Stonehouse, South Lanarkshire
Stonehouse (Scots: Stanehoose) is a rural village in South Lanarkshire, Scotland. It is on Avon Water in an area of natural beauty and historical interest, near to the Clyde Valley. It is on the A71 trunk road between Edinburgh and Kilmarnock, near the towns of Hamilton, Larkhall and Strathaven.
In 1971, Stonehouse was designated to become one of Scotland's New Towns, a modern urban design  to alleviate overcrowding in and around Glasgow and to generate industrial development, similar to the towns of East Kilbride, Cumbernauld and Livingston. Following the West Central Scotland Plan of 1974 and the inception of Strathclyde Regional Council in 1975, regional planning strategy was refocused upon regeneration within Glasgow. and finally in 1976 the Secretary of State for Scotland decided that Stonehouse development would be halted.
The population of Stonehouse is around 7000.
The old village centre has several rows of late 18th century and early 19th century weavers' cottages, some of which have double windows which were originally intended to maximise the amount of light coming in, for weavers working on their looms.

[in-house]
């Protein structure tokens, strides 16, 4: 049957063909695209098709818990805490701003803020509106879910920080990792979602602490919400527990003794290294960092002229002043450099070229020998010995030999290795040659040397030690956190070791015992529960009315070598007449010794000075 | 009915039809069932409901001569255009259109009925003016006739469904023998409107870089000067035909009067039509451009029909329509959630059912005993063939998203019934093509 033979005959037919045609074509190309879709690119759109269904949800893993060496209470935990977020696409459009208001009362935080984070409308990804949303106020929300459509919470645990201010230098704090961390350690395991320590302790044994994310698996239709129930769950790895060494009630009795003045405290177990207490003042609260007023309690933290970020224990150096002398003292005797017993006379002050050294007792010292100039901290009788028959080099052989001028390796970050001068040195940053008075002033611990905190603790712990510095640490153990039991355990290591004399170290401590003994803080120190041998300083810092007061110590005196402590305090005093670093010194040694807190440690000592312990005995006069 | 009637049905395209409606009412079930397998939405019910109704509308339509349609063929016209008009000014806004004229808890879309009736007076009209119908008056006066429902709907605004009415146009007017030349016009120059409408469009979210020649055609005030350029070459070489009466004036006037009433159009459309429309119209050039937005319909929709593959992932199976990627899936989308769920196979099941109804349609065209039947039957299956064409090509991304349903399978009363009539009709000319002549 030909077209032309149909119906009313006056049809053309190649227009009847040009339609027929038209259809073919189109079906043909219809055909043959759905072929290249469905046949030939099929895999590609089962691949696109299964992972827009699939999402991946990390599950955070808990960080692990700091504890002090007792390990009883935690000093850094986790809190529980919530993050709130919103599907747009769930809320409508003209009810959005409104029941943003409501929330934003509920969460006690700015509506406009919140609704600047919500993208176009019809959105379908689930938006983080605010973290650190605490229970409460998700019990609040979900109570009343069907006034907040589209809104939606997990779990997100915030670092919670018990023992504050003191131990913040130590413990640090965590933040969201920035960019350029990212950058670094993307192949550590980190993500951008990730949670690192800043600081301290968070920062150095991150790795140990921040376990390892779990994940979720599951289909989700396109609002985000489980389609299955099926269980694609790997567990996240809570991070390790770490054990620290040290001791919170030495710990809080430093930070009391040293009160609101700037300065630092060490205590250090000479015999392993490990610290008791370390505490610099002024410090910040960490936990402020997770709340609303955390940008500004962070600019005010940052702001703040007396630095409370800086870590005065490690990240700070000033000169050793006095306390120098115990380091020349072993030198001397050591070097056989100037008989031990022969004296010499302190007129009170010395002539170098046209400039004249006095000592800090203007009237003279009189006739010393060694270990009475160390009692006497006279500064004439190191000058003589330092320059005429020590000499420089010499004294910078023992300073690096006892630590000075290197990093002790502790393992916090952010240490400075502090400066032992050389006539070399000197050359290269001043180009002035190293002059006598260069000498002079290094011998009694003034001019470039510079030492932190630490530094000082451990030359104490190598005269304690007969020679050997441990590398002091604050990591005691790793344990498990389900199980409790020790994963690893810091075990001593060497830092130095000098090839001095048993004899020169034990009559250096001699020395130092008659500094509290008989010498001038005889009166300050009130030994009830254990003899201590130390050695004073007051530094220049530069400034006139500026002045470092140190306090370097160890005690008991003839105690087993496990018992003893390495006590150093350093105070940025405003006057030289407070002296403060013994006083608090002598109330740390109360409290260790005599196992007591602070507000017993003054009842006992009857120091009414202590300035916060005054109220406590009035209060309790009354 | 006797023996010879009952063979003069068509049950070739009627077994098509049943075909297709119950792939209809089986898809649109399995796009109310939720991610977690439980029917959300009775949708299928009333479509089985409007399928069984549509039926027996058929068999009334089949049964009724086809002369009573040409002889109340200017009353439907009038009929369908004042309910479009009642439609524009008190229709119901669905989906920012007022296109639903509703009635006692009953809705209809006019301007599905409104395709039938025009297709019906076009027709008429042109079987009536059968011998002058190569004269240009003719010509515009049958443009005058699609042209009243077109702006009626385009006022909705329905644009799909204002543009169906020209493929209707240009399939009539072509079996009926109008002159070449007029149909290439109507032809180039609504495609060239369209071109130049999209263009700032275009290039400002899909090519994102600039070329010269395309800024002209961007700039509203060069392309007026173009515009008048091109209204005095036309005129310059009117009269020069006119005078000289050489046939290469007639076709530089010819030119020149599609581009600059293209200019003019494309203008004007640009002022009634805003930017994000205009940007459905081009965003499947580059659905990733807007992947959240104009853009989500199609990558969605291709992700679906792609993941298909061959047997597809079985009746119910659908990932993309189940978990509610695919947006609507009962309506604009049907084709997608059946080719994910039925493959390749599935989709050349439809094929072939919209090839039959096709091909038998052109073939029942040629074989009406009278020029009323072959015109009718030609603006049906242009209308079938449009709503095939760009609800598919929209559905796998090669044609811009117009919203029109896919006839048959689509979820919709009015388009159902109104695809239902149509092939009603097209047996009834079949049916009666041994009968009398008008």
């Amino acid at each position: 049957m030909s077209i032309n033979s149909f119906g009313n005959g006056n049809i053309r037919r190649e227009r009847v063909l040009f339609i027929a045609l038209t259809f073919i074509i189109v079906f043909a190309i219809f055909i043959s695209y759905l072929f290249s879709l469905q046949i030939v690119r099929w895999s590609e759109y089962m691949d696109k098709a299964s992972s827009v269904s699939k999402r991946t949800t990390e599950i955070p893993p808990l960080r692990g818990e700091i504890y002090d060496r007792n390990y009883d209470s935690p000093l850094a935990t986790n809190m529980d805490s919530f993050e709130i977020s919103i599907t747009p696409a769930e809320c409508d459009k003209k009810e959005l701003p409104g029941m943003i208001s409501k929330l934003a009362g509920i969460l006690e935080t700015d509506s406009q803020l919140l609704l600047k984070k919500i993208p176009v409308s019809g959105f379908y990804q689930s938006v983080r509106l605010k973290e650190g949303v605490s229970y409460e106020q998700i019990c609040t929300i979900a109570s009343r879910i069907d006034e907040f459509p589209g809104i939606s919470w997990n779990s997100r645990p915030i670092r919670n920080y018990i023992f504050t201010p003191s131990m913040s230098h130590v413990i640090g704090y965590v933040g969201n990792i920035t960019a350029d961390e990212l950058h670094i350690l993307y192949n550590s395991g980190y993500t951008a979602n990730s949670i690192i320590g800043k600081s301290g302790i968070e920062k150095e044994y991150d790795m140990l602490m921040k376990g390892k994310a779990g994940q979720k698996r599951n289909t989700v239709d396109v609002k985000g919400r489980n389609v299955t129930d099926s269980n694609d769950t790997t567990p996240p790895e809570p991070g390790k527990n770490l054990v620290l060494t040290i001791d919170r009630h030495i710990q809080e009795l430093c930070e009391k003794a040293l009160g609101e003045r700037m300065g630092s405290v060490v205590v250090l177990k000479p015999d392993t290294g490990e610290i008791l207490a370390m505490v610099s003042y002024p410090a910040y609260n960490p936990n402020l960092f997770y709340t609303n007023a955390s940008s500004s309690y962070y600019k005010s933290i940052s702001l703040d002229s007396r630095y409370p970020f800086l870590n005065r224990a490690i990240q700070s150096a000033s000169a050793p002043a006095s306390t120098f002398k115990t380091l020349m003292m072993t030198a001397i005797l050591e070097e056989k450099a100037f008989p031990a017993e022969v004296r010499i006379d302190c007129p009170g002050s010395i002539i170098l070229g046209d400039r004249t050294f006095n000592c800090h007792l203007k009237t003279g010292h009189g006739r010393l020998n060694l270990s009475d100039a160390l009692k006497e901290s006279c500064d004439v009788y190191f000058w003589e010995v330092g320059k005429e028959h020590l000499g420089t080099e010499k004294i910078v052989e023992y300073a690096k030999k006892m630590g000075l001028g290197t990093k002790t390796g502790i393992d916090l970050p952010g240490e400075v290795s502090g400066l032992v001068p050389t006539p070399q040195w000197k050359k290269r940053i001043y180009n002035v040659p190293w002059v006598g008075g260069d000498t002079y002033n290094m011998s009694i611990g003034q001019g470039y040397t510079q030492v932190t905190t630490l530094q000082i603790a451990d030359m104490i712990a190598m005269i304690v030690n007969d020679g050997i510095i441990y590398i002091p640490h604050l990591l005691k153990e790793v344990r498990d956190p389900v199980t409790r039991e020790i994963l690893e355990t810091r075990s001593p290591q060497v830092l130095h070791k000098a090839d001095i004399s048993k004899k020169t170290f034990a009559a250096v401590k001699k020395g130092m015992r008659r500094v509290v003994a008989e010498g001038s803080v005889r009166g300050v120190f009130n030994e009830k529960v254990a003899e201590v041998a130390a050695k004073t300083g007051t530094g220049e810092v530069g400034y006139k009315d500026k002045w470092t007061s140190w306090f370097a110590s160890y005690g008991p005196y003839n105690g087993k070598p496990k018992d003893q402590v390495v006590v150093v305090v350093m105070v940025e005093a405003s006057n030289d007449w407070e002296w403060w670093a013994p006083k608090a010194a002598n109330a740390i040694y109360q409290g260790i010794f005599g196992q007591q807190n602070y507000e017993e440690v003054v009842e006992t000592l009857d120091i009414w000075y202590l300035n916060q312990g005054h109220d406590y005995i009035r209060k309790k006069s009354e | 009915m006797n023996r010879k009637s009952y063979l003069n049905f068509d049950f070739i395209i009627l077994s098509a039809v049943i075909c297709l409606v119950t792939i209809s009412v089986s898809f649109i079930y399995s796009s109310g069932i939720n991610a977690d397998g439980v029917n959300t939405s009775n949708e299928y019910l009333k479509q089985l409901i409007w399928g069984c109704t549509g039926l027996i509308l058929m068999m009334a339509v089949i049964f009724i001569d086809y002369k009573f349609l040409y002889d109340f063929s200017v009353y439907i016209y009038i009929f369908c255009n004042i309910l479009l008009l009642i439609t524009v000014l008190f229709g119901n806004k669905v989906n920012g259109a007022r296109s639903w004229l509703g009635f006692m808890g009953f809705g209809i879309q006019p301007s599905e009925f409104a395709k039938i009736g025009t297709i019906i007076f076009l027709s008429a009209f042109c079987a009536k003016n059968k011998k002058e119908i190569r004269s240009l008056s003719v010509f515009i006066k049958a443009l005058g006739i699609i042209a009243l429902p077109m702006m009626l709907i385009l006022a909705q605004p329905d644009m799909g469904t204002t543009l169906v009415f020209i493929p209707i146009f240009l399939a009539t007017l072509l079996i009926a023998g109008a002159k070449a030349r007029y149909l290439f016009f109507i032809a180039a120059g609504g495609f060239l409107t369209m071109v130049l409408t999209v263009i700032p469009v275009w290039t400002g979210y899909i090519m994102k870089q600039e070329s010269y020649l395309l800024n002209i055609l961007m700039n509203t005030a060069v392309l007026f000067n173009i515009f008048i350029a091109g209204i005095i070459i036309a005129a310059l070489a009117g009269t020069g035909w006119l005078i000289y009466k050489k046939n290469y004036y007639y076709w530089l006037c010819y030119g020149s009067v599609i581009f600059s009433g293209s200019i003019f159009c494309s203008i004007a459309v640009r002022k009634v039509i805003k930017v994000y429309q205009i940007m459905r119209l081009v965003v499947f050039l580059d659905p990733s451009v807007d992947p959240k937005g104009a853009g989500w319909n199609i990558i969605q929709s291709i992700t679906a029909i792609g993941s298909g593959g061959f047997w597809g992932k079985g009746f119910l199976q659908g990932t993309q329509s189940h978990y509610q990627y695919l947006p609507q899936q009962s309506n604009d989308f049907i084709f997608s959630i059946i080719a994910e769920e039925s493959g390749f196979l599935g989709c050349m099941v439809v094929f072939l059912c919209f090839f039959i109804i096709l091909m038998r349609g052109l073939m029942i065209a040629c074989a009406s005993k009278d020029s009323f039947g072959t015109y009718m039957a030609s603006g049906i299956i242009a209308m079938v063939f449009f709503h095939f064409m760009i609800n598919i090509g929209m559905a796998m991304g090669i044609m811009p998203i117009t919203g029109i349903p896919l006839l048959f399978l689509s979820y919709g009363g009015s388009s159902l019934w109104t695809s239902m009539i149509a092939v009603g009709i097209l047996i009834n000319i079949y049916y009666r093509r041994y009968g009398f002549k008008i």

The village's oldest structure are the ruins of St Ninian's Church, which date from the 17th century and stand in an ancient graveyard on the edge of the village.
Close by is the Alexander Hamilton Memorial Park which has pathways down to the Avon Water, a bandstand and other recreational facilities.
- 1 Historical
- 2 Schools
- 3 Roads and transport
- 4 Railways and stations
- 5 Churches
- 6 Parks, gardens and play areas
- 7 Sports facilities and recreation
- 8 Buildings Of Interest In Stonehouse
- 9 Countryside
- 10 Rivers
- 11 Hills
- 12 War memorial
- 13 Cemeteries
- 14 Bridges
- 15 Hospitals
- 16 Community groups and organisations
- 17 See also
- 18 References
- 19 External links